Please note that i'm not responsible for coins you damage using these techniques below.I'm only sharing with you what i know in cleaning ancient coins.
If you bought some uncleaned ancient coins and you're thinking of cleaning them i would tell you " Don't!".My moto has always been "If you can read it don't clean it!".If you can read what's on the coin or able to make up the face or what ever is on a coin don't try to clean it because you are taking the risk of ruining it. Ancient coins with time interacts with the elements around them and creates a thin discolorating layer all over the coin called "patina".The patina's color can be green ,light gray ,light brown sometimes dark brown and even black.The particular different coloration are connected to the ground where the coin/coins have been found in.Basically the patina is a protection created by nature and is highly desirable to collectors and the patina actually gives a coin its value.
There are three types of Patinas.The first is the genuine one created by the interaction of the metal of the coin with the surroundings elements changing the coin's color.The second patina is "sand patina" which is sand that gets stuck to the coin after going through hundreds and thousands of years of seasons changes that carries with it the heat the cold and humidity.With all these changes and with time the sand around the coin stick to the coin like crazy glue and its not easy to remove.But that kind of patina is also very desirable by collectors . Sand patina comes usually in two colors the ordinary sand color that you find on the beach and the red sand color that ressambles the soil found in your garden.And the third patina is the fake patina created by chemicals like acids,i even heard that if you feed coins to a goat the acid in her stomach are strong enough to create a artificial patina.So...If you're new to this hobby you better be carefull in bying coins that you think look real because they may not be.Only time and handling hundreds of coins and reading about them can help you spot the genuine coin from the fake.As a beguiner in this field it's always better to buy your coins from known dealers and avoid for now bying from the net.Also i think a good place to learn about ancient coins is a museum.Most museums usually have few genuine coins on display.So why not give them a visit and see what real ancient coins look like ?:)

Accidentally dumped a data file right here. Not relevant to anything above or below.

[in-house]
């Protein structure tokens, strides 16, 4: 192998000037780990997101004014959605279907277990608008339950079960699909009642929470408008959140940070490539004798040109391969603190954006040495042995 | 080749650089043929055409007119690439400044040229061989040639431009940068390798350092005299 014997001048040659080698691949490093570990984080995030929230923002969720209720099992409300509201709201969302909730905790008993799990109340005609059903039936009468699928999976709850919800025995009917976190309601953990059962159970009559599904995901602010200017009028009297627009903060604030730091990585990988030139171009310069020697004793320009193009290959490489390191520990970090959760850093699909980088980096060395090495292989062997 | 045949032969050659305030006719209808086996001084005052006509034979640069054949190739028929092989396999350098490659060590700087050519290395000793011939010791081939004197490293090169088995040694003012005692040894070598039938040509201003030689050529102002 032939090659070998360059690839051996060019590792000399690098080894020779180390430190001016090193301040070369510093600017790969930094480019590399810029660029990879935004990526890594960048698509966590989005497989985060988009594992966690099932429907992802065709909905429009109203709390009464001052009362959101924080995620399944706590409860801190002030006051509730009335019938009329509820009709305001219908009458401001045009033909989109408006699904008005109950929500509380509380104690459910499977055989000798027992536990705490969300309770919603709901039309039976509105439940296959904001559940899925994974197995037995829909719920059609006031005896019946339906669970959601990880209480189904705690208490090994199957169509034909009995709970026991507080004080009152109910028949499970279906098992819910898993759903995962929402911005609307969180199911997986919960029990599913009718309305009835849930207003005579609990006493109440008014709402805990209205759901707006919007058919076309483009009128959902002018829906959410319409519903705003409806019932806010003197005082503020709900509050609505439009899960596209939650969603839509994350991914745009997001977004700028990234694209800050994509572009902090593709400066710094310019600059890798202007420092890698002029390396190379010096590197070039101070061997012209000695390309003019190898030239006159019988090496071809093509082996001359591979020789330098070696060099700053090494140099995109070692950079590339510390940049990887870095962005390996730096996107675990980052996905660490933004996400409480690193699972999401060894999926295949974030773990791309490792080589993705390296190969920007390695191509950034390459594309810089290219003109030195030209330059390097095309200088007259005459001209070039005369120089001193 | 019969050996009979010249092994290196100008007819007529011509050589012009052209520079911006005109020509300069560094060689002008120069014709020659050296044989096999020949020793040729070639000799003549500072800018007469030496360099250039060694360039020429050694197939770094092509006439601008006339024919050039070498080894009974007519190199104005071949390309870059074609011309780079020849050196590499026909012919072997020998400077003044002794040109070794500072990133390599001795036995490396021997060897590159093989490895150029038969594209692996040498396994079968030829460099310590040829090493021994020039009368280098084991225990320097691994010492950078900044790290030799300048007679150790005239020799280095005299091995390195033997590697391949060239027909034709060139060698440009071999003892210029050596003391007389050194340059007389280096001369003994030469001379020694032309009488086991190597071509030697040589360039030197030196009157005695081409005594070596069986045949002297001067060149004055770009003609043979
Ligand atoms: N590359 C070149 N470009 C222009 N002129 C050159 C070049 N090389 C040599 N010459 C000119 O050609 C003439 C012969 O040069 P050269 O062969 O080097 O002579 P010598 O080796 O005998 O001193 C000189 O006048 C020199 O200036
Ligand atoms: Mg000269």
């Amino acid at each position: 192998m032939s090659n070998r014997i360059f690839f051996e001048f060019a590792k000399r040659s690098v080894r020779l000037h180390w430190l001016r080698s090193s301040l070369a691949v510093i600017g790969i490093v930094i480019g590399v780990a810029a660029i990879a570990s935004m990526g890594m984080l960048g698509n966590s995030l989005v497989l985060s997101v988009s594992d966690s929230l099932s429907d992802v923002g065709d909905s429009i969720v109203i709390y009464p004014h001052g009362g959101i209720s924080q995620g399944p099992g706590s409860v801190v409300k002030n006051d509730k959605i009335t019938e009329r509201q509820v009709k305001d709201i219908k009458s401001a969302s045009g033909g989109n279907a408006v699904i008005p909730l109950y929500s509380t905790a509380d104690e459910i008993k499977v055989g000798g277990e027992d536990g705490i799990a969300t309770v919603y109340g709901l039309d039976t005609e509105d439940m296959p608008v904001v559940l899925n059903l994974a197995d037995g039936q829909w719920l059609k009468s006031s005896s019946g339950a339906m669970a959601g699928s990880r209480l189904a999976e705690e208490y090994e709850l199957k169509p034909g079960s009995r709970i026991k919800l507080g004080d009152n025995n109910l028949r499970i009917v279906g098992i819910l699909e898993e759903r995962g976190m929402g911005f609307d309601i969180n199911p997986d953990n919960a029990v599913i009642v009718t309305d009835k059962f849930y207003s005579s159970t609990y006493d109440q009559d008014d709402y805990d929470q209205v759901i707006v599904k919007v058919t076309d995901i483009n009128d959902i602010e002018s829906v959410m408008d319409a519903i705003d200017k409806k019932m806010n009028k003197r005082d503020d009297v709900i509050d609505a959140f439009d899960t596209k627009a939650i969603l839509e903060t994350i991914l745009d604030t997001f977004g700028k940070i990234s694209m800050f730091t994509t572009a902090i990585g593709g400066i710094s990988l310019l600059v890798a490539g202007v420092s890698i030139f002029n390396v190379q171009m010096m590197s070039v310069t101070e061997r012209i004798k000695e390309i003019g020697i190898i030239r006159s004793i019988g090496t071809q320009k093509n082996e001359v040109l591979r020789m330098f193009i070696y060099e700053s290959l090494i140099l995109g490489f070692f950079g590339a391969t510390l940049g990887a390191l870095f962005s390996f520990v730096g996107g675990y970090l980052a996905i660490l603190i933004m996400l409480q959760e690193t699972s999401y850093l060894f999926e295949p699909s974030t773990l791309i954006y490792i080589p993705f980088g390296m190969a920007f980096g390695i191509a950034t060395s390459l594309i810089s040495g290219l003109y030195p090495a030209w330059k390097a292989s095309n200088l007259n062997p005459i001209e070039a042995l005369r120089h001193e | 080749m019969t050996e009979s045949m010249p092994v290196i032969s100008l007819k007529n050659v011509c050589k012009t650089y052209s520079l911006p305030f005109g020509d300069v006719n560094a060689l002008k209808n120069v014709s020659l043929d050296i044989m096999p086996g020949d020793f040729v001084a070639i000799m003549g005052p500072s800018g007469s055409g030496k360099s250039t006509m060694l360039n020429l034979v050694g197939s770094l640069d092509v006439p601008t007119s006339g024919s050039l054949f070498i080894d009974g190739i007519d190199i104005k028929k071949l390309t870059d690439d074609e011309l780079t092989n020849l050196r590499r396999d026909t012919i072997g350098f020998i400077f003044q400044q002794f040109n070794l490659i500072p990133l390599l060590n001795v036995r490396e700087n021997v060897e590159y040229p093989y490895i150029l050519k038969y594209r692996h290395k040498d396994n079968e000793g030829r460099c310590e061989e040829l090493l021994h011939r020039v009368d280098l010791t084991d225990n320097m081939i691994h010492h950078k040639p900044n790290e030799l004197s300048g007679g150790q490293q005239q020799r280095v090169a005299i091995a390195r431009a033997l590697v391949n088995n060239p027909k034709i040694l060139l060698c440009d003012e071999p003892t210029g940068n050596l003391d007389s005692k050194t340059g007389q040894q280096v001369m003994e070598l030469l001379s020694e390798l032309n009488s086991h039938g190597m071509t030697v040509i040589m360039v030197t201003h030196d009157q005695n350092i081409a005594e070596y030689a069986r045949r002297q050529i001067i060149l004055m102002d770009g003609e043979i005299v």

If you feel a coin needs a bit more cleaning use water and soap then dry your coin afterward by putting it in a oven for a few minutes, use the heat of the oven to dry it not the flames. And if soap doesn't do the job then i suggest dipping your coin/coins in olive oil for a while.The oil gets underneath the dirt and sort of pry them of of the coin.But one has to keep a eye on the coins and remove them from time to time to get a nice tooth brush brushing before dropping them back in the oil.And olive oil needs to be changed when it gets green.There's one thing i dont like about olive oil and that is if coins sit in it for a long period of time they tend to become dark in color a dark patina developps onto them.
Another is Electrolysis i've tried it on bronze coins and i've ruined all of them.When you connect this thing bubbles from the coin start to come up to the surface and you see pieces of the dirt falling off to the bottom of the container you are using.After few minutes the metal of the coins becomes sort of full of tiny pits.It gets changed on a moleculaire level.So i dont recommand it.Unless the amperage can be reduced to a minimum maybe then the dirt will be only affected by the current and fall off and not the metal of the coin.
I recently tried rough PLASTIC scouring pads and found out that they are good in removing light to medium dirt.The rubbing should be done under running warm water and in circular moves.Like hold the coin in the left hand and the scouring pad in the right and under running water put your right thumb on the pad on the coin then do half circular turns while applying a constant degree of force.Try 3 to 4 turns then stop check your coin then repeat it again until the dirt is cleared and the coin become sort of readable.But be carefull apply ONLY circular moves straight rubbing gets you through the dirt through the patina then the metal in no time.